It's been a minute

Actually, it's been a year. About a year ago my sweetheart and I were just back from a glorious weekend on Witte Flower Farm near Salem, Oregon, where we got to watch the full solar eclipse and feast on amazing local food. 

We were also packing up my home of ten years and I was preparing to leave on a long trip to New Zealand, Australia and Kuala Lumpur that I had nicknamed 'The Long Way Round', since I would return to England after that.

I remember feeling completely overwhelmed by all the things I had to do before I could leave.

Here's the list I had:

  • Sell my house.

I had wanted to do that privately (since I abhor real estate agents and their ridiculous fees for doing not very much. Apologies to any agents out there, but that is my honest opinion and I had a real estate license in Southern California some years ago, so it's pretty well-informed). But that didn't work out and I ended up hiring a 'low fee' company that still cost me 4% of my hard earned equity. Still, it got done with a minimum of fuss and I prepared to turn my beloved home and garden over to a stranger.

  • Figure out how and when to temporarily shut the textiles business (Nettle) so I can move out of my house and studio and head off on my travels.

This turned out to be a major mistake! I didn't realize at the time, but shutting the shop on Etsy severely damaged its ranking in the (ever mysterious) algorithm, which affected views and sales for almost a year. Oh well. Live and learn.

  • Find a new place to live in England.

I found a gorgeous little furnished cottage right on Island Wall in Whitstable, which is exactly where I had wanted to live. It had views of the estuary (the English Channel) and the sunsets were often beautiful. It was fiercely expensive though, so I decided to use it as a jumping off point to get to know the area and stayed there in the end for 6 weeks, leaving to go on a little road trip to Norfolk and Oxford and then moving to a six month furnished rental a little bit away from the water.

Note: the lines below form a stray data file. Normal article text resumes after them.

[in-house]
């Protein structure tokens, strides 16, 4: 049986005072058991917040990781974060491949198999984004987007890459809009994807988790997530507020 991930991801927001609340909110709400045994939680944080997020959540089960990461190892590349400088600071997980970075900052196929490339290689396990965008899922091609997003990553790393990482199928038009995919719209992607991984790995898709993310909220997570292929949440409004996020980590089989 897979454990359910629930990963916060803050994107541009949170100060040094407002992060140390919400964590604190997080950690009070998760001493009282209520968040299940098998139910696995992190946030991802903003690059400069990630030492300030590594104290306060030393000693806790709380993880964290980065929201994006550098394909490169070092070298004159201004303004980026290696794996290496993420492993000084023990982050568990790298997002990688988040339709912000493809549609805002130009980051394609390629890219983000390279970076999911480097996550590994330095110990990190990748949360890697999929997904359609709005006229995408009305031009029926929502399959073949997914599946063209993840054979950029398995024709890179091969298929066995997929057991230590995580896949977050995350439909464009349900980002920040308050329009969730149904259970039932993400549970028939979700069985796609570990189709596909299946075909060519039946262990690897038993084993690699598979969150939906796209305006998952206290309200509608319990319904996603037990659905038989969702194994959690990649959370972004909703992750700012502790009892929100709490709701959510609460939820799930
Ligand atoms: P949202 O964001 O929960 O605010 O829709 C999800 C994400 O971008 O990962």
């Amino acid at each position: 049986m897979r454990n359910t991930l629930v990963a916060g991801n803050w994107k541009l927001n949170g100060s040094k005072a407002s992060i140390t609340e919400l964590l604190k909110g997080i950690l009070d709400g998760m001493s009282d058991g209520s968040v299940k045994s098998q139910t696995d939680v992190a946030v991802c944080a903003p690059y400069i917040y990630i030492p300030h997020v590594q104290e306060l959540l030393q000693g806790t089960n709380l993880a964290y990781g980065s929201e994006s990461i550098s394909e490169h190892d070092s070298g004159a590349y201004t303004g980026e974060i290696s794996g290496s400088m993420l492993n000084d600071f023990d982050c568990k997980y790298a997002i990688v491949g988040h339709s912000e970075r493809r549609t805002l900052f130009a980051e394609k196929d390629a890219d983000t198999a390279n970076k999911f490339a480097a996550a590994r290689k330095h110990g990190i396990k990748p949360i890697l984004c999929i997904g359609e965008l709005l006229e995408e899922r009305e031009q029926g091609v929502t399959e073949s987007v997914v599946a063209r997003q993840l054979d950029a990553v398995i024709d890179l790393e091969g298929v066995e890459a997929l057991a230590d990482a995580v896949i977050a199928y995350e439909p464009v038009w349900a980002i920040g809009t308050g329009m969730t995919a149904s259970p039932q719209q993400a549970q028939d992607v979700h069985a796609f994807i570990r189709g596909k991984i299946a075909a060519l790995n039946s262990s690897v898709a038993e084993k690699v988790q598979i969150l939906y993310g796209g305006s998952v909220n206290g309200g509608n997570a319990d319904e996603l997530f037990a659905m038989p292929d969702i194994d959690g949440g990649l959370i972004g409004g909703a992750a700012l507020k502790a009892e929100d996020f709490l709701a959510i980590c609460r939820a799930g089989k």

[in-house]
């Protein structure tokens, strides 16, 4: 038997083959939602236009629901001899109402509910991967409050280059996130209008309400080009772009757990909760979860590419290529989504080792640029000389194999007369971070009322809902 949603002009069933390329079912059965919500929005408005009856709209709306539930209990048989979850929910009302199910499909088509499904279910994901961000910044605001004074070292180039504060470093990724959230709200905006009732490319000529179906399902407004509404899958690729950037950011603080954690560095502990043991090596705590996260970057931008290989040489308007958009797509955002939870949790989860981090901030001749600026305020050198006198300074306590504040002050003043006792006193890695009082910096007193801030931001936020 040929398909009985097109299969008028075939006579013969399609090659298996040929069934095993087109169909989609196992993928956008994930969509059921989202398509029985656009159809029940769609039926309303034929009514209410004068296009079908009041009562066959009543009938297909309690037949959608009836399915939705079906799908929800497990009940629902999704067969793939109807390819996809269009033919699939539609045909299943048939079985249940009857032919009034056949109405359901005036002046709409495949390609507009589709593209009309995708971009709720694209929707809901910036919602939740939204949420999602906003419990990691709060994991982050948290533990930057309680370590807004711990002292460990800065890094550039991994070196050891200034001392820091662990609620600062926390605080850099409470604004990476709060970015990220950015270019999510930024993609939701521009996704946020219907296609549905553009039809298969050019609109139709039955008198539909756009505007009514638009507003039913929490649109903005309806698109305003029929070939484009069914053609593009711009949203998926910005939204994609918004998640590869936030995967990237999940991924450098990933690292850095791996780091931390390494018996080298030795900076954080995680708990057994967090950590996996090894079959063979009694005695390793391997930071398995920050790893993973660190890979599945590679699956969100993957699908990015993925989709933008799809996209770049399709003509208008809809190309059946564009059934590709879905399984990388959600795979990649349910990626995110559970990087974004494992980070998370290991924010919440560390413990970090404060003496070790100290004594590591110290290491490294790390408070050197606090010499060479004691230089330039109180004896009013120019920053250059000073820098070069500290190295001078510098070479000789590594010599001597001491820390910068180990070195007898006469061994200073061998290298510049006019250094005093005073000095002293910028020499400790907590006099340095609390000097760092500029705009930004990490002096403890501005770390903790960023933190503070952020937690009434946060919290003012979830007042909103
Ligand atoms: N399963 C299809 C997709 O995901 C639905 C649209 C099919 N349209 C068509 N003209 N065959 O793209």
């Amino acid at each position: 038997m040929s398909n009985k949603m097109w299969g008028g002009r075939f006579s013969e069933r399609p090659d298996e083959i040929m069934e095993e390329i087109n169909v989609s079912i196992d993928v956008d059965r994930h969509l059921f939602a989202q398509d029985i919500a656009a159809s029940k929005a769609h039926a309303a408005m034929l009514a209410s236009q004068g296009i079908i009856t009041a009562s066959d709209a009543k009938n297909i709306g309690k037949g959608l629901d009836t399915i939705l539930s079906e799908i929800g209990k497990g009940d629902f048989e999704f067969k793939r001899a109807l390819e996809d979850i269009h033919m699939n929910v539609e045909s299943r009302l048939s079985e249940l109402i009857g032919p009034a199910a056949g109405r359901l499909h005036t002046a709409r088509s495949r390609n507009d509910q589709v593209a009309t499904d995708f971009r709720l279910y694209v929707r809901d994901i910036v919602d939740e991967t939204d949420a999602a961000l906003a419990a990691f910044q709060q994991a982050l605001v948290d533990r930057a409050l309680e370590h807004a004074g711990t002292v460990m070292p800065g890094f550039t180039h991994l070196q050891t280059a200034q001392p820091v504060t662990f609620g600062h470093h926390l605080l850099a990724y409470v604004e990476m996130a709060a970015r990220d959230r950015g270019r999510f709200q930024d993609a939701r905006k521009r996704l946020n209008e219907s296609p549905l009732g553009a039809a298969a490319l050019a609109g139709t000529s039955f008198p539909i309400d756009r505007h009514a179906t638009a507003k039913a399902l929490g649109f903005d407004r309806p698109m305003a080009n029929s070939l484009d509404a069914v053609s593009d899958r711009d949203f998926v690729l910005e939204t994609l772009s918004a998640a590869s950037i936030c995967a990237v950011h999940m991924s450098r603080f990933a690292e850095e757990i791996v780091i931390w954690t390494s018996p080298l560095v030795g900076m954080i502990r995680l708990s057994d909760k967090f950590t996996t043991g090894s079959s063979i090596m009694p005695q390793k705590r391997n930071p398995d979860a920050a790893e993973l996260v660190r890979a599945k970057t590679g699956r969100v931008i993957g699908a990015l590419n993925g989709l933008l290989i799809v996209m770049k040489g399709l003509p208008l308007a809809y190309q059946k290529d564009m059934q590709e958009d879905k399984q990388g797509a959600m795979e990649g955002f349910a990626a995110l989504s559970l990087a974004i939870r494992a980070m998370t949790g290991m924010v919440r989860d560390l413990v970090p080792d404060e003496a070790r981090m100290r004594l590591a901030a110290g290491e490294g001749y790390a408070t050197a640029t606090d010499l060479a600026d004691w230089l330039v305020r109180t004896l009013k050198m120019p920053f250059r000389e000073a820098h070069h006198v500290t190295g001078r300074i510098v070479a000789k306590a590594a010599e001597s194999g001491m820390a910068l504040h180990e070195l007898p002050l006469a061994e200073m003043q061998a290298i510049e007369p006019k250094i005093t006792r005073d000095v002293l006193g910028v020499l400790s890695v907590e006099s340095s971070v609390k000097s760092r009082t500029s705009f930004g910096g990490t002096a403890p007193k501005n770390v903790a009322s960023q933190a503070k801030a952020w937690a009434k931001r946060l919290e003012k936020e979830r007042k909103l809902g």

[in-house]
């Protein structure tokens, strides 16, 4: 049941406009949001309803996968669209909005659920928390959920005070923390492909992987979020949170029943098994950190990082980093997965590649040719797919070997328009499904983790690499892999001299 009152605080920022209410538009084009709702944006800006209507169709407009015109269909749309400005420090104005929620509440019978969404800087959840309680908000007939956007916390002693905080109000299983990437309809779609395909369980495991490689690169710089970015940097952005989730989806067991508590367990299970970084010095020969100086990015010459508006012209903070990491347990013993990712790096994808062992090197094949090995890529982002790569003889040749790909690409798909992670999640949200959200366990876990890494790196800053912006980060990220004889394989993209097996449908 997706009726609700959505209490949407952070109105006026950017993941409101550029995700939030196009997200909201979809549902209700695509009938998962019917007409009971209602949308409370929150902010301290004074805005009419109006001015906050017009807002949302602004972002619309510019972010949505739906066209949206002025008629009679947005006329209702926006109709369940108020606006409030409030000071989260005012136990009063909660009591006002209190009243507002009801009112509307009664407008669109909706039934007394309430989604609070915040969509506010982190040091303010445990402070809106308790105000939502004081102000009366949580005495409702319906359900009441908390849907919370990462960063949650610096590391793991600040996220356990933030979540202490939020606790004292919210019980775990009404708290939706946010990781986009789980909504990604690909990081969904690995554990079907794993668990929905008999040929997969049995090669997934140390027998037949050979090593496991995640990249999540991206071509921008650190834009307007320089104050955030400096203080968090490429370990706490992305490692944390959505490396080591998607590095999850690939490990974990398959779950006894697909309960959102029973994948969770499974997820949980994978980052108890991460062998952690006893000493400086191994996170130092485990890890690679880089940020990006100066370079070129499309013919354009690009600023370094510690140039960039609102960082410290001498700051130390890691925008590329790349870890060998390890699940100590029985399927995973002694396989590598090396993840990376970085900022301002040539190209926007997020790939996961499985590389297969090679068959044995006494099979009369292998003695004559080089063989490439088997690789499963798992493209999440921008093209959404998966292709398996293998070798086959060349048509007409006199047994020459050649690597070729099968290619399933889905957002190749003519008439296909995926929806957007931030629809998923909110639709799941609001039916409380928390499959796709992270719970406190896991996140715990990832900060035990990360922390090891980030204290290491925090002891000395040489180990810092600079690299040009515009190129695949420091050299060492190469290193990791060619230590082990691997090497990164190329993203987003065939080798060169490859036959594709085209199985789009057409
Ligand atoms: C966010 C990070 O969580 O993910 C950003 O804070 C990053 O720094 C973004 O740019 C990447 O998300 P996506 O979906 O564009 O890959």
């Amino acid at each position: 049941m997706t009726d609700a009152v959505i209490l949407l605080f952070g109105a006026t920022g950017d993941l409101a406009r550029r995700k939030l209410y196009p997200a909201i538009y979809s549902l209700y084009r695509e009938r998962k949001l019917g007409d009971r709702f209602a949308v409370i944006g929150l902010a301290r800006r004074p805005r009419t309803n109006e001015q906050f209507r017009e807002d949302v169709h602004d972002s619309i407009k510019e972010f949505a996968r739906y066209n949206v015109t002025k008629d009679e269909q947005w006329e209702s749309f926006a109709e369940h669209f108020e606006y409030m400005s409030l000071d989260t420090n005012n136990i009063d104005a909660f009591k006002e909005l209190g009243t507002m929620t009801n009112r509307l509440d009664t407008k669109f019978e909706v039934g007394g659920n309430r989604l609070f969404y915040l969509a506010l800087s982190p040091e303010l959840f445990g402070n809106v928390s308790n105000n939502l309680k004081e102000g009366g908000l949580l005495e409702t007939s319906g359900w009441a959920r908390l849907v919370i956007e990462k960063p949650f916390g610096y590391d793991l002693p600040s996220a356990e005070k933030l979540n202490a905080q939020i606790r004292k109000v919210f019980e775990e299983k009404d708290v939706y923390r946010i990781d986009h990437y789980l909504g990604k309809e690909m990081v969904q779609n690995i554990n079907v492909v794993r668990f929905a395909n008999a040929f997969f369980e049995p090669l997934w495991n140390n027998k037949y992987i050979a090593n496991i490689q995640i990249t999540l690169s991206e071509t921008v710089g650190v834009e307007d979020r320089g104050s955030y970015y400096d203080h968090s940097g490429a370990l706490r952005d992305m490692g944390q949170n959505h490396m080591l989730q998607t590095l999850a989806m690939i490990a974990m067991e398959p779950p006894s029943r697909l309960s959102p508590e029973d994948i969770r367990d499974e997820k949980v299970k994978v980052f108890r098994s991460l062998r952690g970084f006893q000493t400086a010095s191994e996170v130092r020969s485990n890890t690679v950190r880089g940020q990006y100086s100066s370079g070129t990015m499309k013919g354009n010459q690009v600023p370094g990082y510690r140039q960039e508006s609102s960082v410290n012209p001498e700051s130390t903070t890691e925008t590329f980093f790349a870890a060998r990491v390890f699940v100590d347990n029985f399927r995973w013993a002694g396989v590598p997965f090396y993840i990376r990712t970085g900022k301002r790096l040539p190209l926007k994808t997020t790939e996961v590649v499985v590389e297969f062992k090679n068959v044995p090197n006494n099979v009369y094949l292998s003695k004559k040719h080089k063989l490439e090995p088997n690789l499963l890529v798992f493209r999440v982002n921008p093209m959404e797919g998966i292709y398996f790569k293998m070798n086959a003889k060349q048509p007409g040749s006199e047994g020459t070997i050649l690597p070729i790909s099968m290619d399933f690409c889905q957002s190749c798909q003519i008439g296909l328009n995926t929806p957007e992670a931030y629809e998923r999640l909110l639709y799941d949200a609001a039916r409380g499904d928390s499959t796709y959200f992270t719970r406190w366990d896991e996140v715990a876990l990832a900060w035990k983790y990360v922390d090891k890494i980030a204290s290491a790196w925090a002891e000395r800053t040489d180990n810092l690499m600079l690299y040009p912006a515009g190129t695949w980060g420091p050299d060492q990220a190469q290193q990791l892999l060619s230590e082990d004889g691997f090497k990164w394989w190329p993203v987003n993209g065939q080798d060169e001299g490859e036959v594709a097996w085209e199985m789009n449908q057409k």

Sunset from the first rental in Whitstable.

Sunset from the first rental in Whitstable.

  • Get car insurance..
  • This involves getting a new license to drive a car in the UK (something I haven't had for 25 years), which of course requires studying and retaking the test.

In the end I didn't have to retake the test! My license - passed in the 1980s - is still good for another few years. Getting insurance was still a major hassle though, since all of my safe driving in the US for the last 26 years means little to nothing to UK based insurance companies. 

  • Get a car in England.

With major help from my folks I managed to secure a 2 year lease to a wonderful Skoda Yeti - not glamorous, but super useful for hauling stuff around!

  • Figure out what my National Insurance Number is so that I can register for health care there.

This took months. Since it's the equivalent of a social security number, many hoops had to be jumped through in order to prove who I was - especially since I had been gone so long and had no chain of UK addresses to refer to. But in the end it did arrive and I was able to register with a GP